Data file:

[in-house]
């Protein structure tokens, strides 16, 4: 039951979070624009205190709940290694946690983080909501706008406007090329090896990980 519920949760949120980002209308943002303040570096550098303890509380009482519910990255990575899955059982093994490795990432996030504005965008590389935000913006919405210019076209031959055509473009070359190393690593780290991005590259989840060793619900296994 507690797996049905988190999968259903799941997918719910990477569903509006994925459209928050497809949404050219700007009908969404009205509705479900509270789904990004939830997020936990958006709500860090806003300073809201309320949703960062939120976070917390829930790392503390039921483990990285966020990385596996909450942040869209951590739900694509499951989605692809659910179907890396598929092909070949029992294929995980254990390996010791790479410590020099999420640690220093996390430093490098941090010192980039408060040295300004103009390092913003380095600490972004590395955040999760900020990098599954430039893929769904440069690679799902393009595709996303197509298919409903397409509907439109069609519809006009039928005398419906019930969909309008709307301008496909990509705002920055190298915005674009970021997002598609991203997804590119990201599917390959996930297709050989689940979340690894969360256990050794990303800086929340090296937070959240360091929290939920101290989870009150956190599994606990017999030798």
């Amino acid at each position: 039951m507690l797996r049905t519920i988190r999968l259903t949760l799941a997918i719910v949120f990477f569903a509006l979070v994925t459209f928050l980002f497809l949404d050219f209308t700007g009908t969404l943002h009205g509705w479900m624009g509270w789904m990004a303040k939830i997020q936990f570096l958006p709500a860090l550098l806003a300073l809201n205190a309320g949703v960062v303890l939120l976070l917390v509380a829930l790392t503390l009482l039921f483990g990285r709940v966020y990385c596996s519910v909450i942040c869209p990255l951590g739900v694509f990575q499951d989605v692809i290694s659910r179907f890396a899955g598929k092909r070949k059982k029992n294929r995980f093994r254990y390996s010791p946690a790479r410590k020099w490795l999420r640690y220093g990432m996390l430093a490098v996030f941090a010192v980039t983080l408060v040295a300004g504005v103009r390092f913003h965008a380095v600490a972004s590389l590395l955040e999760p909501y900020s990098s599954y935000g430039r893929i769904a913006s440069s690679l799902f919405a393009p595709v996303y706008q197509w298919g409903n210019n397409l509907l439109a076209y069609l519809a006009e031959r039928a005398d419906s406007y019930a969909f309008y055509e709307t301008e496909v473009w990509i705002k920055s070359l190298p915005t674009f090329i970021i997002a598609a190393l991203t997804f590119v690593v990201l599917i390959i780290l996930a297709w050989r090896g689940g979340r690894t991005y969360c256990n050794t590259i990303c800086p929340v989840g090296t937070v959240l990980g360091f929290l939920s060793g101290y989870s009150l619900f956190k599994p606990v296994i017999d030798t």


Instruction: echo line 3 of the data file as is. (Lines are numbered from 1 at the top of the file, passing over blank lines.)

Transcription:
């Amino acid at each position: 039951m507690l797996r049905t519920i988190r999968l259903t949760l799941a997918i719910v949120f990477f569903a509006l979070v994925t459209f928050l980002f497809l949404d050219f209308t700007g009908t969404l943002h009205g509705w479900m624009g509270w789904m990004a303040k939830i997020q936990f570096l958006p709500a860090l550098l806003a300073l809201n205190a309320g949703v960062v303890l939120l976070l917390v509380a829930l790392t503390l009482l039921f483990g990285r709940v966020y990385c596996s519910v909450i942040c869209p990255l951590g739900v694509f990575q499951d989605v692809i290694s659910r179907f890396a899955g598929k092909r070949k059982k029992n294929r995980f093994r254990y390996s010791p946690a790479r410590k020099w490795l999420r640690y220093g990432m996390l430093a490098v996030f941090a010192v980039t983080l408060v040295a300004g504005v103009r390092f913003h965008a380095v600490a972004s590389l590395l955040e999760p909501y900020s990098s599954y935000g430039r893929i769904a913006s440069s690679l799902f919405a393009p595709v996303y706008q197509w298919g409903n210019n397409l509907l439109a076209y069609l519809a006009e031959r039928a005398d419906s406007y019930a969909f309008y055509e709307t301008e496909v473009w990509i705002k920055s070359l190298p915005t674009f090329i970021i997002a598609a190393l991203t997804f590119v690593v990201l599917i390959i780290l996930a297709w050989r090896g689940g979340r690894t991005y969360c256990n050794t590259i990303c800086p929340v989840g090296t937070v959240l990980g360091f929290l939920s060793g101290y989870s009150l619900f956190k599994p606990v296994i017999d030798t």